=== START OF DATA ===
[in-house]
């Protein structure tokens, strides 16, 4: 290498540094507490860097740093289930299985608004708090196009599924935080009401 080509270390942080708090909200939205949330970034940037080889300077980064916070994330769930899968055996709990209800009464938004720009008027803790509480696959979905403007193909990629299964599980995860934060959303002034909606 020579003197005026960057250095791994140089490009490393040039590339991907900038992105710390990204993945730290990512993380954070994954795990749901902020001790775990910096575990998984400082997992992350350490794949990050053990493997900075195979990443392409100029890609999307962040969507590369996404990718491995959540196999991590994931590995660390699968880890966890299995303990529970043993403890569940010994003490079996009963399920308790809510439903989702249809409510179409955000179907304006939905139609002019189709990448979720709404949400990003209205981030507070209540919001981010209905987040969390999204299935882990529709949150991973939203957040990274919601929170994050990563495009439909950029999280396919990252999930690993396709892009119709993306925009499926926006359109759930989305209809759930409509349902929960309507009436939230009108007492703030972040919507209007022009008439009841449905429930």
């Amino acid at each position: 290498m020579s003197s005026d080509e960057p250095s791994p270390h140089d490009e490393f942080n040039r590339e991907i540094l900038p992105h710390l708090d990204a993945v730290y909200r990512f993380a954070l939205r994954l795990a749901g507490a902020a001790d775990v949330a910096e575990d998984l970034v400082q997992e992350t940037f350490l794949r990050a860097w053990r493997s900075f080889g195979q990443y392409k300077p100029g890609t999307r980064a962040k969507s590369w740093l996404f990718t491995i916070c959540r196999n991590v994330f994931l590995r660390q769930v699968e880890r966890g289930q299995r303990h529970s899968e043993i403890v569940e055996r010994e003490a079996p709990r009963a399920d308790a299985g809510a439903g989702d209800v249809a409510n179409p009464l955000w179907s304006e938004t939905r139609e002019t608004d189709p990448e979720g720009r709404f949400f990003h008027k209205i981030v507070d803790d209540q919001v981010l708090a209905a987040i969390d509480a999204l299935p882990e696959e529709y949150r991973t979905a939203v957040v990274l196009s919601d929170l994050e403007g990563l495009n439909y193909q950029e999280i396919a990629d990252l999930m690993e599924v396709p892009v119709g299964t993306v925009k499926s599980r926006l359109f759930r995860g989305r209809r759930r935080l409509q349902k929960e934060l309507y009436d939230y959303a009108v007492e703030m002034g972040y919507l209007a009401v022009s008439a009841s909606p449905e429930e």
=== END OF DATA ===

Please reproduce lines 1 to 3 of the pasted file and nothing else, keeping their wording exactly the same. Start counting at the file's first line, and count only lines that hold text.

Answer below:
[in-house]
């Protein structure tokens, strides 16, 4: 290498540094507490860097740093289930299985608004708090196009599924935080009401 080509270390942080708090909200939205949330970034940037080889300077980064916070994330769930899968055996709990209800009464938004720009008027803790509480696959979905403007193909990629299964599980995860934060959303002034909606 020579003197005026960057250095791994140089490009490393040039590339991907900038992105710390990204993945730290990512993380954070994954795990749901902020001790775990910096575990998984400082997992992350350490794949990050053990493997900075195979990443392409100029890609999307962040969507590369996404990718491995959540196999991590994931590995660390699968880890966890299995303990529970043993403890569940010994003490079996009963399920308790809510439903989702249809409510179409955000179907304006939905139609002019189709990448979720709404949400990003209205981030507070209540919001981010209905987040969390999204299935882990529709949150991973939203957040990274919601929170994050990563495009439909950029999280396919990252999930690993396709892009119709993306925009499926926006359109759930989305209809759930409509349902929960309507009436939230009108007492703030972040919507209007022009008439009841449905429930």
């Amino acid at each position: 290498m020579s003197s005026d080509e960057p250095s791994p270390h140089d490009e490393f942080n040039r590339e991907i540094l900038p992105h710390l708090d990204a993945v730290y909200r990512f993380a954070l939205r994954l795990a749901g507490a902020a001790d775990v949330a910096e575990d998984l970034v400082q997992e992350t940037f350490l794949r990050a860097w053990r493997s900075f080889g195979q990443y392409k300077p100029g890609t999307r980064a962040k969507s590369w740093l996404f990718t491995i916070c959540r196999n991590v994330f994931l590995r660390q769930v699968e880890r966890g289930q299995r303990h529970s899968e043993i403890v569940e055996r010994e003490a079996p709990r009963a399920d308790a299985g809510a439903g989702d209800v249809a409510n179409p009464l955000w179907s304006e938004t939905r139609e002019t608004d189709p990448e979720g720009r709404f949400f990003h008027k209205i981030v507070d803790d209540q919001v981010l708090a209905a987040i969390d509480a999204l299935p882990e696959e529709y949150r991973t979905a939203v957040v990274l196009s919601d929170l994050e403007g990563l495009n439909y193909q950029e999280i396919a990629d990252l999930m690993e599924v396709p892009v119709g299964t993306v925009k499926s599980r926006l359109f759930r995860g989305r209809r759930r935080l409509q349902k929960e934060l309507y009436d939230y959303a009108v007492e703030m002034g972040y919507l209007a009401v022009s008439a009841s909606p449905e429930e």